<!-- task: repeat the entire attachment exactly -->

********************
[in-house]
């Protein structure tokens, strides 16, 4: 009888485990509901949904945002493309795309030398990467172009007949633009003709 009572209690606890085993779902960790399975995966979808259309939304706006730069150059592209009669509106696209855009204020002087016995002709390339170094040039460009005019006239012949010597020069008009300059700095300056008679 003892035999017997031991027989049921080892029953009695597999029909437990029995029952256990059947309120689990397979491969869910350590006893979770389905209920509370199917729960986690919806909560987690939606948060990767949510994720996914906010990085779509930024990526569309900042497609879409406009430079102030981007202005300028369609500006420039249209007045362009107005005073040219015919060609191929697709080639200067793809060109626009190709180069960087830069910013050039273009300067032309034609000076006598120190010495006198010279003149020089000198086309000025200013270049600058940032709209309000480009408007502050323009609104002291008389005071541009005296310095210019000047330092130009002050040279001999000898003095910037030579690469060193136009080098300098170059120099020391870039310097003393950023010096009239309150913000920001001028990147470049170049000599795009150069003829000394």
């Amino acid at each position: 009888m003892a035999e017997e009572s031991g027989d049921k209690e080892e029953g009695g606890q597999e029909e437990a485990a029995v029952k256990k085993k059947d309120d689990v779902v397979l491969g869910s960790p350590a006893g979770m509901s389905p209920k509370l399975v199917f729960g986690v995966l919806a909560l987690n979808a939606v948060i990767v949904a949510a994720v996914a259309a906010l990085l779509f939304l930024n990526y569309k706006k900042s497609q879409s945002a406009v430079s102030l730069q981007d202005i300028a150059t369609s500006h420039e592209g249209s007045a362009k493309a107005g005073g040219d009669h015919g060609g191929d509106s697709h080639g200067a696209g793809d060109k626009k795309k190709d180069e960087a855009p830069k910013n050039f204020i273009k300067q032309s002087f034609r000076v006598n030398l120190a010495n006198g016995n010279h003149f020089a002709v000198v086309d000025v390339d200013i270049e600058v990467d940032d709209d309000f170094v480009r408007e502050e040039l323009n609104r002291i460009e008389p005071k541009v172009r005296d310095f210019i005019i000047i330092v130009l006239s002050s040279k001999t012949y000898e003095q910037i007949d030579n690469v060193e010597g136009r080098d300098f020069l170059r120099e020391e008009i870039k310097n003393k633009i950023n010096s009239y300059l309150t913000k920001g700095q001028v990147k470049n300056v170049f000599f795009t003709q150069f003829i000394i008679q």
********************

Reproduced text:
[in-house]
């Protein structure tokens, strides 16, 4: 009888485990509901949904945002493309795309030398990467172009007949633009003709 009572209690606890085993779902960790399975995966979808259309939304706006730069150059592209009669509106696209855009204020002087016995002709390339170094040039460009005019006239012949010597020069008009300059700095300056008679 003892035999017997031991027989049921080892029953009695597999029909437990029995029952256990059947309120689990397979491969869910350590006893979770389905209920509370199917729960986690919806909560987690939606948060990767949510994720996914906010990085779509930024990526569309900042497609879409406009430079102030981007202005300028369609500006420039249209007045362009107005005073040219015919060609191929697709080639200067793809060109626009190709180069960087830069910013050039273009300067032309034609000076006598120190010495006198010279003149020089000198086309000025200013270049600058940032709209309000480009408007502050323009609104002291008389005071541009005296310095210019000047330092130009002050040279001999000898003095910037030579690469060193136009080098300098170059120099020391870039310097003393950023010096009239309150913000920001001028990147470049170049000599795009150069003829000394």
């Amino acid at each position: 009888m003892a035999e017997e009572s031991g027989d049921k209690e080892e029953g009695g606890q597999e029909e437990a485990a029995v029952k256990k085993k059947d309120d689990v779902v397979l491969g869910s960790p350590a006893g979770m509901s389905p209920k509370l399975v199917f729960g986690v995966l919806a909560l987690n979808a939606v948060i990767v949904a949510a994720v996914a259309a906010l990085l779509f939304l930024n990526y569309k706006k900042s497609q879409s945002a406009v430079s102030l730069q981007d202005i300028a150059t369609s500006h420039e592209g249209s007045a362009k493309a107005g005073g040219d009669h015919g060609g191929d509106s697709h080639g200067a696209g793809d060109k626009k795309k190709d180069e960087a855009p830069k910013n050039f204020i273009k300067q032309s002087f034609r000076v006598n030398l120190a010495n006198g016995n010279h003149f020089a002709v000198v086309d000025v390339d200013i270049e600058v990467d940032d709209d309000f170094v480009r408007e502050e040039l323009n609104r002291i460009e008389p005071k541009v172009r005296d310095f210019i005019i000047i330092v130009l006239s002050s040279k001999t012949y000898e003095q910037i007949d030579n690469v060193e010597g136009r080098d300098f020069l170059r120099e020391e008009i870039k310097n003393k633009i950023n010096s009239y300059l309150t913000k920001g700095q001028v990147k470049n300056v170049f000599f795009t003709q150069f003829i000394i008679q």